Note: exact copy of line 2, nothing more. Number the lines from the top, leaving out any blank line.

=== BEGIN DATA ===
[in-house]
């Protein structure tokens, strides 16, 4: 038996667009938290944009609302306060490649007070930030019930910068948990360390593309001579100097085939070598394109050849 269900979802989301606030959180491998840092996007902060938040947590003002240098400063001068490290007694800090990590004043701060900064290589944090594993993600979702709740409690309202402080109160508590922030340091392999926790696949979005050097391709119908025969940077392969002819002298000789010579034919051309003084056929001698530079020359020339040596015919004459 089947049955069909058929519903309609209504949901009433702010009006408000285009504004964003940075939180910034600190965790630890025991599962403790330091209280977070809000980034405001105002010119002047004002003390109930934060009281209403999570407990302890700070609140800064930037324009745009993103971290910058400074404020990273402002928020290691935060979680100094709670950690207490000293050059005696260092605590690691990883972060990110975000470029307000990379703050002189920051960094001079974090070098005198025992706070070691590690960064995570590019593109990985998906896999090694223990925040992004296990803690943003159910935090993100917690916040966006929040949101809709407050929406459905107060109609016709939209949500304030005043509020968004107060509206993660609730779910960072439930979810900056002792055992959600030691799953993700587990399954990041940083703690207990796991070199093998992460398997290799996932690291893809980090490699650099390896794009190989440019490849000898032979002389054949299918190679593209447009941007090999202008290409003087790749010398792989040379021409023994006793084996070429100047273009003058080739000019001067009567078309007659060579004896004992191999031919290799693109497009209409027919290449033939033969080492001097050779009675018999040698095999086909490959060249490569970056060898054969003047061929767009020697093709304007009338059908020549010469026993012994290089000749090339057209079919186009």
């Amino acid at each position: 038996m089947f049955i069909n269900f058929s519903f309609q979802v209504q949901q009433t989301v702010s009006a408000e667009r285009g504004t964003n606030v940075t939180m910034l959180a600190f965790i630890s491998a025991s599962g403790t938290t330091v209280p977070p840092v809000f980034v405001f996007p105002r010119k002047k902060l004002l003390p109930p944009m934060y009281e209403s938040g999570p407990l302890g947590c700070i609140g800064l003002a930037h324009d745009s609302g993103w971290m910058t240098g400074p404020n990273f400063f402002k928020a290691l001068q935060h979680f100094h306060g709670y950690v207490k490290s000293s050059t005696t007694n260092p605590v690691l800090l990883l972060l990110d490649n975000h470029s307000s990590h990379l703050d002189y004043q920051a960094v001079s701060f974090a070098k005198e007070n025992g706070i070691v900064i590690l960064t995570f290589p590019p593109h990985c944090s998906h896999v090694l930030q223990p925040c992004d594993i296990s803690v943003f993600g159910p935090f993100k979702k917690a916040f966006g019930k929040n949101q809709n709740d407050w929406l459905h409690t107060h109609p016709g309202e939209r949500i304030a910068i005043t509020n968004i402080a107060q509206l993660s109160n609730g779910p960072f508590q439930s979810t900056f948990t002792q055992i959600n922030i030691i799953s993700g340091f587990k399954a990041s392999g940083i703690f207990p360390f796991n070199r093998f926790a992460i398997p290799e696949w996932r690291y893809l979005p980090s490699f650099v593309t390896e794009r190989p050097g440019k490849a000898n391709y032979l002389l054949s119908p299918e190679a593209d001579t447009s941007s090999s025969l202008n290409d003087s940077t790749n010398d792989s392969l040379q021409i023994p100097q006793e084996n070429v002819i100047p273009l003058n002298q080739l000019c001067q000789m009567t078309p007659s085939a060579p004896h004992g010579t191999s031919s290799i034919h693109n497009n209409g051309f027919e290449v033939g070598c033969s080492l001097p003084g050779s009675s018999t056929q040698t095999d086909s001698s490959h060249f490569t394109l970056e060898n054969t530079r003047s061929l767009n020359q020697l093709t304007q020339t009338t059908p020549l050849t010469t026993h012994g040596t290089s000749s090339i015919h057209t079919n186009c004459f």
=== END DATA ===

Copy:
């Protein structure tokens, strides 16, 4: 038996667009938290944009609302306060490649007070930030019930910068948990360390593309001579100097085939070598394109050849 269900979802989301606030959180491998840092996007902060938040947590003002240098400063001068490290007694800090990590004043701060900064290589944090594993993600979702709740409690309202402080109160508590922030340091392999926790696949979005050097391709119908025969940077392969002819002298000789010579034919051309003084056929001698530079020359020339040596015919004459 089947049955069909058929519903309609209504949901009433702010009006408000285009504004964003940075939180910034600190965790630890025991599962403790330091209280977070809000980034405001105002010119002047004002003390109930934060009281209403999570407990302890700070609140800064930037324009745009993103971290910058400074404020990273402002928020290691935060979680100094709670950690207490000293050059005696260092605590690691990883972060990110975000470029307000990379703050002189920051960094001079974090070098005198025992706070070691590690960064995570590019593109990985998906896999090694223990925040992004296990803690943003159910935090993100917690916040966006929040949101809709407050929406459905107060109609016709939209949500304030005043509020968004107060509206993660609730779910960072439930979810900056002792055992959600030691799953993700587990399954990041940083703690207990796991070199093998992460398997290799996932690291893809980090490699650099390896794009190989440019490849000898032979002389054949299918190679593209447009941007090999202008290409003087790749010398792989040379021409023994006793084996070429100047273009003058080739000019001067009567078309007659060579004896004992191999031919290799693109497009209409027919290449033939033969080492001097050779009675018999040698095999086909490959060249490569970056060898054969003047061929767009020697093709304007009338059908020549010469026993012994290089000749090339057209079919186009």